One of the things you’re most known for is your TRACKTION productivity system. In that, one of the first steps is to diagnose what’s holding you back. Can you share some tips on how to identify that?
There’s two kinds of people in this world: those who know what they need to be doing and aren’t doing it, and the people who genuinely don’t know what they need to be doing. For a lot of people, getting clear on which of those they are, is important. A lot of people know what’s going to move the needle and what the most important thing in their business is, and they just can’t seem to focus on it. For those, I think one of the most important things you can do is start tracking your time and creating a bit of an inventory of what it is that you’re actually working on. When you track your time, it creates accountability. I don’t mean on a minute by minute basis or with an app where you build pie charts. You can do this very simply on a piece of paper. You say, 7:15am start breakfast, 7:45am start work, whatever it is that you do. You get a lot of clarity around how much of that time is not being spent on the stuff that’s important.
For the people who genuinely don’t know what to do, the most important thing is to just sit down and work out what that most important thing is. You can go through a basic planning method where you work out what it is you’re trying to achieve. The model I use is ‘what, why not, how, what if and what next’. You ask yourself, what’s the what? Then you write down all the reasons that you’re not already there. Then you go, how can I solve all of those things? Then you go through a what if phase, which is where you anticipate anything that could come up that could derail you. Then you look at that entire list and go, what’s the most important thing on this list that I could be working on and you get on with that. If you do that, you’ll naturally squeeze the stuff that doesn’t matter off your plate.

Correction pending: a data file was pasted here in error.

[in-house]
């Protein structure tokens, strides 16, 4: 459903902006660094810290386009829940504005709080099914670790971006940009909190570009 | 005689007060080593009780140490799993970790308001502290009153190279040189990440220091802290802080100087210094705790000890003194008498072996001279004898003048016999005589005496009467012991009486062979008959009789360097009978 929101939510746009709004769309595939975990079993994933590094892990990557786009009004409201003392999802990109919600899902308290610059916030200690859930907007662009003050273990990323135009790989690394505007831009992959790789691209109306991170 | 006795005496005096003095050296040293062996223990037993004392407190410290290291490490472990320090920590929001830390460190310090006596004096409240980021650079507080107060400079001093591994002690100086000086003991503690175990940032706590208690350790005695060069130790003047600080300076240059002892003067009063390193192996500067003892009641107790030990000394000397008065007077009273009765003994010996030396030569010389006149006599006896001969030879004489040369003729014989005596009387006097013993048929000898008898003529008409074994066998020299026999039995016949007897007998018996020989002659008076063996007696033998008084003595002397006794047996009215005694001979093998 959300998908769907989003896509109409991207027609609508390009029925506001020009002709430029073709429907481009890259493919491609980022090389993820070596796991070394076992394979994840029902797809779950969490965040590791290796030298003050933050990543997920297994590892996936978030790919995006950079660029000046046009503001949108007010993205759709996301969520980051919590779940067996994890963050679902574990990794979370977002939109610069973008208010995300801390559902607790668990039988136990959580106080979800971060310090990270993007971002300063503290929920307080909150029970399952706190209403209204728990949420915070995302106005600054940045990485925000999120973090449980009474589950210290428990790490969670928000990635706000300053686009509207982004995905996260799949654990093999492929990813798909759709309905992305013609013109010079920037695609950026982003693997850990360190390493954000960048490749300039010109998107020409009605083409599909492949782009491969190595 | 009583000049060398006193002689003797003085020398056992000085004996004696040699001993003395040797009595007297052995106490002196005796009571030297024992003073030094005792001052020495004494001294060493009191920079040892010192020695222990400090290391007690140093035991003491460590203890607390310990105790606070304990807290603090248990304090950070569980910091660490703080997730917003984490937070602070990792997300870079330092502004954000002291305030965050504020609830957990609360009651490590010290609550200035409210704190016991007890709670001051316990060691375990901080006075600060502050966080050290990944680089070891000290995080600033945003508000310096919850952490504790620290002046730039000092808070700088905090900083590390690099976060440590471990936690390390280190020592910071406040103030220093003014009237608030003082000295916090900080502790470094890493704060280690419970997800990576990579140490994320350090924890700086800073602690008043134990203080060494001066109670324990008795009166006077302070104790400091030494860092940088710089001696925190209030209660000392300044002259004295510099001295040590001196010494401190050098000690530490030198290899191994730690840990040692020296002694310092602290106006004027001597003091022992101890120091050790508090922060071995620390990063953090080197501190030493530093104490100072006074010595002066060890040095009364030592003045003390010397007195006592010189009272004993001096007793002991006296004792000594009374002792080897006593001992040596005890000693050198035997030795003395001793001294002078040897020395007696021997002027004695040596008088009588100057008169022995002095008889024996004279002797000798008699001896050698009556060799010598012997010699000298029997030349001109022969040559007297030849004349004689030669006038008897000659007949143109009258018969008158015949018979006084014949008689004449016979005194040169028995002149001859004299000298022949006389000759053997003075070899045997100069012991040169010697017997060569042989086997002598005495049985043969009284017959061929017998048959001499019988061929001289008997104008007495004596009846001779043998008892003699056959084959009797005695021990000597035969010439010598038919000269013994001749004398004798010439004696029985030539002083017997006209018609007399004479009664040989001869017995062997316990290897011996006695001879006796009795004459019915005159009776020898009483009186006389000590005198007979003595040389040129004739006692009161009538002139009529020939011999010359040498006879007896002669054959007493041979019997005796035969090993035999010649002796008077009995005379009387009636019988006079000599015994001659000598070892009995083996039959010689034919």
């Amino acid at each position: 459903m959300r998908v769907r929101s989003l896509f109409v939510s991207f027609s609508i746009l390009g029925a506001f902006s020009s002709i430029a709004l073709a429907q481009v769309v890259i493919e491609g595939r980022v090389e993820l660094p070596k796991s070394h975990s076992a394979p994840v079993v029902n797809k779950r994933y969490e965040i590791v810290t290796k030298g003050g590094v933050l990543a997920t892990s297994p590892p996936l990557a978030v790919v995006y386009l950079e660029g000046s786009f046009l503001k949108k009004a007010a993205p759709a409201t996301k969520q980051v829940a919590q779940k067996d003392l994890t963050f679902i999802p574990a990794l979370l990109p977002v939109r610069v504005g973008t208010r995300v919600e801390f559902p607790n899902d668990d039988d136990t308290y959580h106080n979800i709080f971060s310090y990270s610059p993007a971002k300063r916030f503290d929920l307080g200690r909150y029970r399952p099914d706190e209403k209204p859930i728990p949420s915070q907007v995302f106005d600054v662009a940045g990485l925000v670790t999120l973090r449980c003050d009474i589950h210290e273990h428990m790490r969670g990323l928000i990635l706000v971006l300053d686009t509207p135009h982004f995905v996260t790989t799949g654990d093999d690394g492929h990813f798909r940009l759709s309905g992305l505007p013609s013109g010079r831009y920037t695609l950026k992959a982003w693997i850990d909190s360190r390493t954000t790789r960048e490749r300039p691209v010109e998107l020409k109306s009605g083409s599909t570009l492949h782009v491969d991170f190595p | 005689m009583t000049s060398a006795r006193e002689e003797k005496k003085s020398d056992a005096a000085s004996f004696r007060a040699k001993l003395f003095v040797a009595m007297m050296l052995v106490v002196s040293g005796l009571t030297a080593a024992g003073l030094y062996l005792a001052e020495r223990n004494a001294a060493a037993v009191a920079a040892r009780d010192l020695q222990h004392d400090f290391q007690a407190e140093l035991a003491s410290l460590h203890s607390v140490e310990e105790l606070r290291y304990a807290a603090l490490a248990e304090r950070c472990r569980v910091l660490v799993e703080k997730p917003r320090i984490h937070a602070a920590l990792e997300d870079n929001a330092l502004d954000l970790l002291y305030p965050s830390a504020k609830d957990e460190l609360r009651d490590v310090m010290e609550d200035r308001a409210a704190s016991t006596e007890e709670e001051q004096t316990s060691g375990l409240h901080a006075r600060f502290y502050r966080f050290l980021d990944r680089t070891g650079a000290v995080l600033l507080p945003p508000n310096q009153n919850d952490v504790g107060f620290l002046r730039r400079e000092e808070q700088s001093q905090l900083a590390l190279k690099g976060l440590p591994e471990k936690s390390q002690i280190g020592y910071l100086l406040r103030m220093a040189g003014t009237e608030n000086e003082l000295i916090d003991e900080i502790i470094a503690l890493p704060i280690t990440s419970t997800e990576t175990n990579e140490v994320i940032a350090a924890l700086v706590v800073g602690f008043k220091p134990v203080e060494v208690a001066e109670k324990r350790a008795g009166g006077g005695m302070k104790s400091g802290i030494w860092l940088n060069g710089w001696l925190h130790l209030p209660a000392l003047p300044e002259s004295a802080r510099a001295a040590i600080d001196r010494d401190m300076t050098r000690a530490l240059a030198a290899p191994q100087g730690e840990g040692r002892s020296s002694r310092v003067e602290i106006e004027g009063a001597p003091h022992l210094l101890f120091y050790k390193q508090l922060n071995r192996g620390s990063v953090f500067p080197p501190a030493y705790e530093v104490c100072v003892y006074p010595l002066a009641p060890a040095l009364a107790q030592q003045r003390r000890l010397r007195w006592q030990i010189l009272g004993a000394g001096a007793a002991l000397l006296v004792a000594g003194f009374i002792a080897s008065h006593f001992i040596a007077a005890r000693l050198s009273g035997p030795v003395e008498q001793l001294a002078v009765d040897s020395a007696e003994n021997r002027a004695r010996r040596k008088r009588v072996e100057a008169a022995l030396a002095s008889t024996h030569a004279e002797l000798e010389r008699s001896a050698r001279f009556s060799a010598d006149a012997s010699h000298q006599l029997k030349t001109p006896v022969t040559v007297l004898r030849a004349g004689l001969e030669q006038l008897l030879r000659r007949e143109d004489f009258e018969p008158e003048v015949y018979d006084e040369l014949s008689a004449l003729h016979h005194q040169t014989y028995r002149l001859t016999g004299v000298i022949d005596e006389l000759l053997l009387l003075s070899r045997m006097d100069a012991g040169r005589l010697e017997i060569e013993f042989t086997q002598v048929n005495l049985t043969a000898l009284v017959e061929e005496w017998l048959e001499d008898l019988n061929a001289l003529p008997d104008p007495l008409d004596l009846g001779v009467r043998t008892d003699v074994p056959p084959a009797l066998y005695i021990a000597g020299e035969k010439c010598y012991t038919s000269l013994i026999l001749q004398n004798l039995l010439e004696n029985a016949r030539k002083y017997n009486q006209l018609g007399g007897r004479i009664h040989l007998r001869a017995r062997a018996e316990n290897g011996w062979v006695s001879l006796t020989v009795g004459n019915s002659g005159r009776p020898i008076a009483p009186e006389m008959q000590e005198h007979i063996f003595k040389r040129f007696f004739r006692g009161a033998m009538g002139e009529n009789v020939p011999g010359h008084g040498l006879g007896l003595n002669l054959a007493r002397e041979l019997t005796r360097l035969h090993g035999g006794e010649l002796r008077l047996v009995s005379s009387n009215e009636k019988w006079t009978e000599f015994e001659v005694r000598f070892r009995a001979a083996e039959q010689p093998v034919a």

How do you then identify things you may be doing on a daily basis that don’t really matter?